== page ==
Launch HN: Boost Biomes (YC S19) – Microbes for better crop yields, shelf life

75 points | by jbacher 115 days ago


  • pazimzadeh 115 days ago

    I was under the impression that the presence of fungi often boosts crop yields, not the other way around. i.e.

    I'm assuming that when you say microbes, you mean bacteria. What about using engineered fungi, which often already act as pesticides? i.e.

    • jbacher 115 days ago

      From the pub you reference, it looks like some fungi can be beneficial. But many are not - many fungi cause wilts, rots, etc.

      We only use naturally-occurring microbes, without genetic engineering. We focus on the unit of the cell, rather than the unit of the gene, to make our products.

      • pazimzadeh 113 days ago

        Are you able to target detrimental fungi while sparing nitrogen-fixing species, along with those that naturally prey on insects?

      • rotexo 115 days ago

        Elsewhere in the comments they say that their consortium includes a yeast isolate. Yeast are fungi.

      • aldoushuxley001 115 days ago

        I dig the concept and the name. Have you done any testing? (greenhouse or field)

        In regards to the "consortia" products, how many different species/genera/etc. are we talking about here? Is it just bacteria or are fungi part of this? What about e.g. nematodes, etc.

        Would love to get some more info, but currently website is a little light on the details. Otherwise, kudos and good work. The more development in this space the better.

        • jbacher 115 days ago

          We've done over 25 field trials, including post-harvest trials.

          The first consortia we've assembled is just two members, one bacteria and one yeast. We envision that it can get pretty complex (but probably won't include multicellular organisms like nematodes).

          • aldoushuxley001 115 days ago

            Interesting that you’re inoculating with yeast. I imagine it’s a very particular strain? Seems like yeast would be everywhere and in the soils already, but I guess maybe not in the required amount?

            How are you profiling the microbial ecosystem anyway? E.g. how do you know that 2+ species actually work synergistically with one another? I suspect a lot of trial and error based on what your profiling data suggests?

            Sry for the many questions, it’s a fascinating topic.

            • jbacher 115 days ago

              Yes, it's an uncommon yeast - not Saccharomyces. And, yes, the product is meant to 'bring forward' the effects from these members of the soil microbiome, from minor players to treatments at higher concentration.

              The microbial ecology work comes from Adam's lab at LBNL. His tech (that Boost has licensed) experimentally determines interactions (ie, causative relationships, not correlations).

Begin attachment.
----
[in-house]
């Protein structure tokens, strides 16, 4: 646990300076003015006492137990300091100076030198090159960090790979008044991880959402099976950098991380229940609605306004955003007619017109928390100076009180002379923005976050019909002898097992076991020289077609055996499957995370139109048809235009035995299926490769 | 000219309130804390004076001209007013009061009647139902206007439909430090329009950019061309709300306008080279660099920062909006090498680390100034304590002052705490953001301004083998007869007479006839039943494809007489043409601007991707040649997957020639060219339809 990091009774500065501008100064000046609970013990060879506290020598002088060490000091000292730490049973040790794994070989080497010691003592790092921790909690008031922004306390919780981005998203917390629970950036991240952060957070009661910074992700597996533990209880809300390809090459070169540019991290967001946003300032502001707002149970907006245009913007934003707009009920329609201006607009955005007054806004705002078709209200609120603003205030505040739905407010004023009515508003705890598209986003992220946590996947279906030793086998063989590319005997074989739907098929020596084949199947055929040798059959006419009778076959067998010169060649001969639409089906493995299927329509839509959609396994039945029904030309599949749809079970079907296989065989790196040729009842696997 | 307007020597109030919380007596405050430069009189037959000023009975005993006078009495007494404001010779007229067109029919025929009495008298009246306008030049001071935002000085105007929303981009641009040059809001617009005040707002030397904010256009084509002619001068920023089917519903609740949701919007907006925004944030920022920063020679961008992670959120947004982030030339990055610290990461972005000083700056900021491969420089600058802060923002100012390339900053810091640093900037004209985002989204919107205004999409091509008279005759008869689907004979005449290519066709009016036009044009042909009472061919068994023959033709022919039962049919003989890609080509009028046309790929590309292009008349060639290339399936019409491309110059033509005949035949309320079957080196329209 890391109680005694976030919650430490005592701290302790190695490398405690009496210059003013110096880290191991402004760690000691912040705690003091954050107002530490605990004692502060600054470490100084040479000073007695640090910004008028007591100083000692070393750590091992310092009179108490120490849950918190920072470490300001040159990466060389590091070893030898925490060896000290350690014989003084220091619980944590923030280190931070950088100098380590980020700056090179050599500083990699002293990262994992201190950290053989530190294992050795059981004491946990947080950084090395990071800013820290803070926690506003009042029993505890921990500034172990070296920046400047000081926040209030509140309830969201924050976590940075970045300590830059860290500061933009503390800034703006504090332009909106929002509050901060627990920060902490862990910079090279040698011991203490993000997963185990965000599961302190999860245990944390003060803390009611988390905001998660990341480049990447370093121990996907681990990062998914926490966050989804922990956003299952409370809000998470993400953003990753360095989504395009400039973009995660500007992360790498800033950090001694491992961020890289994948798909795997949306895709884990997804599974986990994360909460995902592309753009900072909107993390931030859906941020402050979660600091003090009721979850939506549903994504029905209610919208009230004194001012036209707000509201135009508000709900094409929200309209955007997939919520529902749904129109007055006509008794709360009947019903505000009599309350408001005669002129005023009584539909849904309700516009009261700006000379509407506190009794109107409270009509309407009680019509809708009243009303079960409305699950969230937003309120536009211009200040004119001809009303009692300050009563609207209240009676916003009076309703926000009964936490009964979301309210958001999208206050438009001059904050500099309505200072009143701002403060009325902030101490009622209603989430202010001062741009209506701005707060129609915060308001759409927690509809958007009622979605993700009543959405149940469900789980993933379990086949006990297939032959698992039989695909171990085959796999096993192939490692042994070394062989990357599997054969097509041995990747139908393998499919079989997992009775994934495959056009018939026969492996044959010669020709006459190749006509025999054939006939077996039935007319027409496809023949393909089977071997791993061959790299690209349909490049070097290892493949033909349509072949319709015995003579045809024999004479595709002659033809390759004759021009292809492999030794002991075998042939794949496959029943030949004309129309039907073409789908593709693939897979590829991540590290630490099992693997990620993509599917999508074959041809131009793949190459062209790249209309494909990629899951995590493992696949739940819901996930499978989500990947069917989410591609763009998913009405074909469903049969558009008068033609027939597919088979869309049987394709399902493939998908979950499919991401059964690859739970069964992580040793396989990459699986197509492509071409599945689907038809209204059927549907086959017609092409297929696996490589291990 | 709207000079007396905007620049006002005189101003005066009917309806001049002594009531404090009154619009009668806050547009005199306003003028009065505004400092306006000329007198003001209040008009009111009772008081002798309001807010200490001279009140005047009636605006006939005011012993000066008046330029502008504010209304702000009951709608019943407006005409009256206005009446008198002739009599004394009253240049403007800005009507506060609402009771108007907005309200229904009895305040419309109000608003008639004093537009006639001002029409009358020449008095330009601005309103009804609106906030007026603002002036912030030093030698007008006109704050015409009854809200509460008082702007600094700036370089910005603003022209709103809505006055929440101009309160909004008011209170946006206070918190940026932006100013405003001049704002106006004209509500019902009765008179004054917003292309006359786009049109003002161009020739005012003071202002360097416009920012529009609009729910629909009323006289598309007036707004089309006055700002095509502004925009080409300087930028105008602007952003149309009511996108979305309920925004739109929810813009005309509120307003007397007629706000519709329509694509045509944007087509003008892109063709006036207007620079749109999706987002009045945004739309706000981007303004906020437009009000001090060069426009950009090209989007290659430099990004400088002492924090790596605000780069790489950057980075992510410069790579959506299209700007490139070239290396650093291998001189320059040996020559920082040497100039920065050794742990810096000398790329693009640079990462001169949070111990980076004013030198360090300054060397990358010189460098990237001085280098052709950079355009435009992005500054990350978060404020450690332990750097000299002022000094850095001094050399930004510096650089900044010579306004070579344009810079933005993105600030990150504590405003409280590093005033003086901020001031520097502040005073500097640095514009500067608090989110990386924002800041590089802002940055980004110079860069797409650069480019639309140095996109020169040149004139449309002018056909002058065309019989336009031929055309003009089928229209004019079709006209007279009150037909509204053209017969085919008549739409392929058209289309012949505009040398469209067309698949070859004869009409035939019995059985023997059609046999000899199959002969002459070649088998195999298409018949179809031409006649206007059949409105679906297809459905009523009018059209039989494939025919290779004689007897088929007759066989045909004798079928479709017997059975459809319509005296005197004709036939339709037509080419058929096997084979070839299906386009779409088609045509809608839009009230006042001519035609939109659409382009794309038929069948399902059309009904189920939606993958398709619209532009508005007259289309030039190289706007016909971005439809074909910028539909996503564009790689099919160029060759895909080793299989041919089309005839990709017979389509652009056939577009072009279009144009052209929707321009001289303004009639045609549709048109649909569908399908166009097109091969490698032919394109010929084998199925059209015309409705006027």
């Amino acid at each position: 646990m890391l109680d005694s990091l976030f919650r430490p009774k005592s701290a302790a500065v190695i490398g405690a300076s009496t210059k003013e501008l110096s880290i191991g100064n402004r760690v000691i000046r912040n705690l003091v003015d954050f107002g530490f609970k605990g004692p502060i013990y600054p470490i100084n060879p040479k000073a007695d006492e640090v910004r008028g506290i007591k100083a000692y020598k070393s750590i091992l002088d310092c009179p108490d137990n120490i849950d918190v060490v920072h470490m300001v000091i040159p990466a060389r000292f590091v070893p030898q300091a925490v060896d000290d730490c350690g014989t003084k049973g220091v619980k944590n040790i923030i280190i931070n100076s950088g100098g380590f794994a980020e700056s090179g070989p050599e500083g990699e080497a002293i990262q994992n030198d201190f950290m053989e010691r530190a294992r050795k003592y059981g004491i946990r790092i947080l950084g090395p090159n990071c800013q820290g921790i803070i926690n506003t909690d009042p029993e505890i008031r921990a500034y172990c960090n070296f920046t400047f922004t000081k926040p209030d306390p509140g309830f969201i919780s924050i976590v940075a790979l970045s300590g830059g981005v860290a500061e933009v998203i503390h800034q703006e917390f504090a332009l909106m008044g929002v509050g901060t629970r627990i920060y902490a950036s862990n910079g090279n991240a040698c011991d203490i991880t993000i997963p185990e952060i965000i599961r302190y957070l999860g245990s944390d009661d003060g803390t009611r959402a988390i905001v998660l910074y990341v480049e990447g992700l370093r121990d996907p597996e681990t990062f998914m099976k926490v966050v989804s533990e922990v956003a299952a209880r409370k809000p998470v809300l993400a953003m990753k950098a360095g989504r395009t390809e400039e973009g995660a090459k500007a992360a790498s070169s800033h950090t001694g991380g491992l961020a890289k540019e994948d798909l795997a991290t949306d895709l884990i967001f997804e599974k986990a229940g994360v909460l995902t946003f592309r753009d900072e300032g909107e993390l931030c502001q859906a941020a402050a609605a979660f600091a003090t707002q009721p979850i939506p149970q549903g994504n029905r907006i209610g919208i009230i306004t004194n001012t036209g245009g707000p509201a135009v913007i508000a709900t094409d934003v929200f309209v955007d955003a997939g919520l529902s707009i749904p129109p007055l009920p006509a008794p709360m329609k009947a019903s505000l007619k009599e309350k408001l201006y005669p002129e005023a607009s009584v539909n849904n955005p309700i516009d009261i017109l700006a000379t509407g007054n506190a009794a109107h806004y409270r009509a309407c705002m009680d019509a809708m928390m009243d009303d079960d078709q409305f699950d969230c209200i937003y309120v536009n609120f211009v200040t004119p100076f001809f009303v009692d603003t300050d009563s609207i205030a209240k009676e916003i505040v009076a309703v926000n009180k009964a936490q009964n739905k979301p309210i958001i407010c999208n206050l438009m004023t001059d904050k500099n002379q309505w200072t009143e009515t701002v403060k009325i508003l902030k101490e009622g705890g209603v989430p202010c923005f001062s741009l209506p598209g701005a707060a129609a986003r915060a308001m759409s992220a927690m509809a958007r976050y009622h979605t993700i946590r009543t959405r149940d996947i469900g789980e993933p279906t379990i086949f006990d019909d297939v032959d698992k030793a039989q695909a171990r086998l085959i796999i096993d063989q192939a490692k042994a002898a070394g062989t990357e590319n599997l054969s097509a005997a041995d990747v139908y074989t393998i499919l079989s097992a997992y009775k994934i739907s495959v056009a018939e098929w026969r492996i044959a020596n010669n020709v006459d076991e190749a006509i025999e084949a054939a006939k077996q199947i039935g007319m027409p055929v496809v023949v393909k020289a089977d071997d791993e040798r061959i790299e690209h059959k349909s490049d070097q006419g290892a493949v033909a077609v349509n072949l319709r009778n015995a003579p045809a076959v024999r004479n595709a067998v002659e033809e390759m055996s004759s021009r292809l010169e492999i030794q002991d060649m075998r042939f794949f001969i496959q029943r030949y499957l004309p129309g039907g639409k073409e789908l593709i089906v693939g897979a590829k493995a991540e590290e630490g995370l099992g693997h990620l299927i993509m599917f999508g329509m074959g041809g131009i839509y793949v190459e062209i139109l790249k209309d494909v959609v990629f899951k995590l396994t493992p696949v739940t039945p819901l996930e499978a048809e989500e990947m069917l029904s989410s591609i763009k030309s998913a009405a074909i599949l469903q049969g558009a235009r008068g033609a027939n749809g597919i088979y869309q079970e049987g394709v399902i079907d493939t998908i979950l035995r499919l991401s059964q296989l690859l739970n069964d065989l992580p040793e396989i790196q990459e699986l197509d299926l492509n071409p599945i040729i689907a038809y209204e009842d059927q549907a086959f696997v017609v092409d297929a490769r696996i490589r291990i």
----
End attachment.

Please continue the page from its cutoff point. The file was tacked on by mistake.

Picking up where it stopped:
• brenschluss 115 days ago

          Have you thought about the potential harmful side effects this might cause, and what are your thoughts/strategies on it?

          ‘Controlling the environment to make things better’ has a spotty history (DDT, Monsanto, etc), and I would evaluate good biotech/agtech by how they are actively thinking about these issues.

          • jbacher 115 days ago

            The microbes we're using as products come from the soil. The tech to identify them uses understanding the interaction between microbes, so that we can thoughtfully determine which microbes are best suited for a product - we can exclude candidates with any known toxicity issues or negative externalities.

            Biological pesticides have a much lower threshold for regulatory approval specifically because they are deemed safer than chemical pesticides.

            Customers like replacing their chemical pesticides with our product to lower residual levels of chemicals on their produce. Other countries have more restrictive MRLs (maximum residue levels) permitted on imports than the US does, so products like these are valuable.

            • carapace 115 days ago

              To me it sounds like your 'consortia' are much like what Permaculture calls 'guilds': sets of species that work together synergistically.

              • jbacher 115 days ago

                I'm not familiar with Permaculture, but yes, that sounds right.

          • rbart 115 days ago

            Are these synthetic bio constructs of the single bacterium and yeast? Or are these soil isolates?

            • jbacher 115 days ago